THE tributes that have been paid to North Yorkshire author Peter Walker, 80, who passed away from cancer at his Ampleforth home on April 21, were notable in the genuine affection and warmth people had for him.

Despite his international success with Heartbeat, based on his Constable series of books, he was remembered as a “gentleman” a “friend” and a family man. He had a writer’s eye for the quirky, the humorous and the under-stated.

He retired from North Yorkshire Police more than 30 years ago, but it was there he began honing his skills for writing. As a young cadet in Whitby, he started to learn how to type and his fellow police officers soon learnt of his skill began to pester the young trainee to write up their reports for them. He began typing up reports about accidents and minor local crimes and found he loved it, deciding then and there he wanted to be a writer. He began writing sketches and in 1966 came second in a police essay writing competition. He also began doing radio broadcasts for local radio. One day One day, he was summonsed to see the Chief Constable.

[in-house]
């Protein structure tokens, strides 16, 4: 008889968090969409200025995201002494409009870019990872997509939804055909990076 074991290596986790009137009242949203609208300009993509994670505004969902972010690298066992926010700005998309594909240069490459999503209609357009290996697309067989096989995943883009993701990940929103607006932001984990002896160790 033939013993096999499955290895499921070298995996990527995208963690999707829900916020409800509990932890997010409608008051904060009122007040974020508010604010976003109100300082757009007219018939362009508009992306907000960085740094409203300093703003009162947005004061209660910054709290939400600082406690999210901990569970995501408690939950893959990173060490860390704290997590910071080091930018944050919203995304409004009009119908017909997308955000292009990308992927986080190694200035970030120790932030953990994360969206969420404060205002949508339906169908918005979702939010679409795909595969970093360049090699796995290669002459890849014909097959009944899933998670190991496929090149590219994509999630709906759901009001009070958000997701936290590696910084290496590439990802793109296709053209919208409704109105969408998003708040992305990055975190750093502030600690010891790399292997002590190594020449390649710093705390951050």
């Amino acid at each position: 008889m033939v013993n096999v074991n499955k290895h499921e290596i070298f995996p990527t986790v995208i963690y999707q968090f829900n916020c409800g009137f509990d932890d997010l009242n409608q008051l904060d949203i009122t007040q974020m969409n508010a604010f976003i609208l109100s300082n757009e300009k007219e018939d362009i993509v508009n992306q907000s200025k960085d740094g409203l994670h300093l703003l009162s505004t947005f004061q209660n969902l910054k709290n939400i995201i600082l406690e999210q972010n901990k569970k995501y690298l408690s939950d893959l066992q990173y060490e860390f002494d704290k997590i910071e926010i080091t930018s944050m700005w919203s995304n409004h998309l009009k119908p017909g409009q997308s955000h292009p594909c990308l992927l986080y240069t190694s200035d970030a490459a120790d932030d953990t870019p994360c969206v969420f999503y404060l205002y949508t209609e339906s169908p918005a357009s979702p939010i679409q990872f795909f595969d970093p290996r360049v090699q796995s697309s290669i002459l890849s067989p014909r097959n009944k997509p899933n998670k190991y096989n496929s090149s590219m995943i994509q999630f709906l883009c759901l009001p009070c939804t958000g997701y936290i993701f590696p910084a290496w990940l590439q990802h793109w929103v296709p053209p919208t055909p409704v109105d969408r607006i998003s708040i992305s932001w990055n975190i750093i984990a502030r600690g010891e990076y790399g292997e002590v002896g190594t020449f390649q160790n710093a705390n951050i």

He hadn’t had his broadcasts approved, and panicked, thinking he was in trouble. The chief cleared his throat. “There was I, at seven o’clock in the morning, having my breakfast,” he told the young policeman. “And there was you, talking about sheep, on the radio!”

Peter quickly began to apologise, but his chief constable continued “Bl**** good show! I’m looking for an instructor in our training school. Are you up for it?”

He spent seven years as an instructor, then was promoted to inspector and put in charge of the police press office.

A talented and prolific novelist and columnist whose passion for North Yorkshire and whose skilled observations of the characters he came across during his time as a police officer in North Yorkshire were drawn with such humour and warmth that viewers and readers were able to care about them too.

He was also one of our longest-running columnists, whose insights into the wildlife, countryside and folklore demonstrated how well he knew his home county - and always provided an interesting fact to retell in the pub.

So the least we can do is raise a glass to the man who brought North Yorkshire to life for so many millions of people.